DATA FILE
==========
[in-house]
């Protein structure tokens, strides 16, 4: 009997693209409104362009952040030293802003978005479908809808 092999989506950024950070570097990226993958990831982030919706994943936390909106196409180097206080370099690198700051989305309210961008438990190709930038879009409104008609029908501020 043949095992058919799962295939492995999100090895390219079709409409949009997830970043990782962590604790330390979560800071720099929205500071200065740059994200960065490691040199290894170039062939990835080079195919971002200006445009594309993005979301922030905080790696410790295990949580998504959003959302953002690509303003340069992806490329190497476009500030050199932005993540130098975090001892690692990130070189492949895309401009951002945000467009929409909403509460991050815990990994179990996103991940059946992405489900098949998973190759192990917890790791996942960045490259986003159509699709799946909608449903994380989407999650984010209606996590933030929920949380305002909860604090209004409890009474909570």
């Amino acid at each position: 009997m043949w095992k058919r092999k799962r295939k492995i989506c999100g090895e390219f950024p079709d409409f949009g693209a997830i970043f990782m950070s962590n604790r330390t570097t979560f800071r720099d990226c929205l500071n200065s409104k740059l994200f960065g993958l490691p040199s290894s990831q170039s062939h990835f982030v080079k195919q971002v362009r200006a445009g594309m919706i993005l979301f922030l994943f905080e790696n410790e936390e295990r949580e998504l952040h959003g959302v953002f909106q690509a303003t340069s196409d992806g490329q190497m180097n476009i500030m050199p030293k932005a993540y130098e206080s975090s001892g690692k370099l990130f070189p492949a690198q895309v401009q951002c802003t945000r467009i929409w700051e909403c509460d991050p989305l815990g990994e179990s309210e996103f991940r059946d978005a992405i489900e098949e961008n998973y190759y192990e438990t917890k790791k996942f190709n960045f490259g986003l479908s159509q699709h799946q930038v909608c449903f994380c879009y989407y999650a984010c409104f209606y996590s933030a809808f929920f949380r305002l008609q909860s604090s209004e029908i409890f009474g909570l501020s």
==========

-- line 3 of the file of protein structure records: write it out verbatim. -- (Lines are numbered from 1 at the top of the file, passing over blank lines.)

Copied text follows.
């Amino acid at each position: 009997m043949w095992k058919r092999k799962r295939k492995i989506c999100g090895e390219f950024p079709d409409f949009g693209a997830i970043f990782m950070s962590n604790r330390t570097t979560f800071r720099d990226c929205l500071n200065s409104k740059l994200f960065g993958l490691p040199s290894s990831q170039s062939h990835f982030v080079k195919q971002v362009r200006a445009g594309m919706i993005l979301f922030l994943f905080e790696n410790e936390e295990r949580e998504l952040h959003g959302v953002f909106q690509a303003t340069s196409d992806g490329q190497m180097n476009i500030m050199p030293k932005a993540y130098e206080s975090s001892g690692k370099l990130f070189p492949a690198q895309v401009q951002c802003t945000r467009i929409w700051e909403c509460d991050p989305l815990g990994e179990s309210e996103f991940r059946d978005a992405i489900e098949e961008n998973y190759y192990e438990t917890k790791k996942f190709n960045f490259g986003l479908s159509q699709h799946q930038v909608c449903f994380c879009y989407y999650a984010c409104f209606y996590s933030a809808f929920f949380r305002l008609q909860s604090s209004e029908i409890f009474g909570l501020s």